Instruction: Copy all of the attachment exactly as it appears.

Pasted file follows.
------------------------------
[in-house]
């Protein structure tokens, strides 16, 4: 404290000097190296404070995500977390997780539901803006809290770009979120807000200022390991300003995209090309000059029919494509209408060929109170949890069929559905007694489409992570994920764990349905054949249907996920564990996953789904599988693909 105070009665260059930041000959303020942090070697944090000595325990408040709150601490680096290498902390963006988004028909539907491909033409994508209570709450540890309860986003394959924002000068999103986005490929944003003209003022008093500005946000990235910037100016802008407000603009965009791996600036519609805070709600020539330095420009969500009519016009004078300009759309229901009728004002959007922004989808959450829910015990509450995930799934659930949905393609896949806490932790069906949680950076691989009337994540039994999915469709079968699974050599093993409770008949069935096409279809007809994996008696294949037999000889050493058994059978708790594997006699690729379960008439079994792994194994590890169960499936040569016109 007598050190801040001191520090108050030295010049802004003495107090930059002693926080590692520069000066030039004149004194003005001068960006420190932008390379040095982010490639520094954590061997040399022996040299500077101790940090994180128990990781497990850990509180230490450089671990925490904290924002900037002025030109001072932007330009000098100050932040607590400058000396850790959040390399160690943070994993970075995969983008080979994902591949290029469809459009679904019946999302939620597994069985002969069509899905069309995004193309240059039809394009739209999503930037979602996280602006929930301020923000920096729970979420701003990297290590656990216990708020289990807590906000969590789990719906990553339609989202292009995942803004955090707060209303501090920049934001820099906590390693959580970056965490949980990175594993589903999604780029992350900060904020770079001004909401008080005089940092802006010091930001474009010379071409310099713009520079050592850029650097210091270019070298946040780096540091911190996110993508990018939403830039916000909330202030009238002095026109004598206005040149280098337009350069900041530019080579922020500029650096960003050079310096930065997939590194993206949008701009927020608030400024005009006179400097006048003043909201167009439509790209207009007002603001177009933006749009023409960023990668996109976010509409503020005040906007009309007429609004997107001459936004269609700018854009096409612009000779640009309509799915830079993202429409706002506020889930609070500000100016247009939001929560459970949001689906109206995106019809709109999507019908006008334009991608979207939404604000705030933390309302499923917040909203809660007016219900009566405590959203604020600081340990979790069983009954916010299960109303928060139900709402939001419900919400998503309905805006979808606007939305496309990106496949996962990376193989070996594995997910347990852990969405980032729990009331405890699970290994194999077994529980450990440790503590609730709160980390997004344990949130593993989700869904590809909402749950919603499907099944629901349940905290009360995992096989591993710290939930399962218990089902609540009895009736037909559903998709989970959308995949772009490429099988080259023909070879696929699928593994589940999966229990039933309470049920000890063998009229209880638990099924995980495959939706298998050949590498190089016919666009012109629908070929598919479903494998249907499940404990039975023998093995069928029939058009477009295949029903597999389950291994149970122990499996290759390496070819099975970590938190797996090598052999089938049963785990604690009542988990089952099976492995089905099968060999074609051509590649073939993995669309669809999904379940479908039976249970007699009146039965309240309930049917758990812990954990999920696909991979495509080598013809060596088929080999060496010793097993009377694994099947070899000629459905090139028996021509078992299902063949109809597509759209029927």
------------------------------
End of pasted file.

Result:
[in-house]
């Protein structure tokens, strides 16, 4: 404290000097190296404070995500977390997780539901803006809290770009979120807000200022390991300003995209090309000059029919494509209408060929109170949890069929559905007694489409992570994920764990349905054949249907996920564990996953789904599988693909 105070009665260059930041000959303020942090070697944090000595325990408040709150601490680096290498902390963006988004028909539907491909033409994508209570709450540890309860986003394959924002000068999103986005490929944003003209003022008093500005946000990235910037100016802008407000603009965009791996600036519609805070709600020539330095420009969500009519016009004078300009759309229901009728004002959007922004989808959450829910015990509450995930799934659930949905393609896949806490932790069906949680950076691989009337994540039994999915469709079968699974050599093993409770008949069935096409279809007809994996008696294949037999000889050493058994059978708790594997006699690729379960008439079994792994194994590890169960499936040569016109 007598050190801040001191520090108050030295010049802004003495107090930059002693926080590692520069000066030039004149004194003005001068960006420190932008390379040095982010490639520094954590061997040399022996040299500077101790940090994180128990990781497990850990509180230490450089671990925490904290924002900037002025030109001072932007330009000098100050932040607590400058000396850790959040390399160690943070994993970075995969983008080979994902591949290029469809459009679904019946999302939620597994069985002969069509899905069309995004193309240059039809394009739209999503930037979602996280602006929930301020923000920096729970979420701003990297290590656990216990708020289990807590906000969590789990719906990553339609989202292009995942803004955090707060209303501090920049934001820099906590390693959580970056965490949980990175594993589903999604780029992350900060904020770079001004909401008080005089940092802006010091930001474009010379071409310099713009520079050592850029650097210091270019070298946040780096540091911190996110993508990018939403830039916000909330202030009238002095026109004598206005040149280098337009350069900041530019080579922020500029650096960003050079310096930065997939590194993206949008701009927020608030400024005009006179400097006048003043909201167009439509790209207009007002603001177009933006749009023409960023990668996109976010509409503020005040906007009309007429609004997107001459936004269609700018854009096409612009000779640009309509799915830079993202429409706002506020889930609070500000100016247009939001929560459970949001689906109206995106019809709109999507019908006008334009991608979207939404604000705030933390309302499923917040909203809660007016219900009566405590959203604020600081340990979790069983009954916010299960109303928060139900709402939001419900919400998503309905805006979808606007939305496309990106496949996962990376193989070996594995997910347990852990969405980032729990009331405890699970290994194999077994529980450990440790503590609730709160980390997004344990949130593993989700869904590809909402749950919603499907099944629901349940905290009360995992096989591993710290939930399962218990089902609540009895009736037909559903998709989970959308995949772009490429099988080259023909070879696929699928593994589940999966229990039933309470049920000890063998009229209880638990099924995980495959939706298998050949590498190089016919666009012109629908070929598919479903494998249907499940404990039975023998093995069928029939058009477009295949029903597999389950291994149970122990499996290759390496070819099975970590938190797996090598052999089938049963785990604690009542988990089952099976492995089905099968060999074609051509590649073939993995669309669809999904379940479908039976249970007699009146039965309240309930049917758990812990954990999920696909991979495509080598013809060596088929080999060496010793097993009377694994099947070899000629459905090139028996021509078992299902063949109809597509759209029927």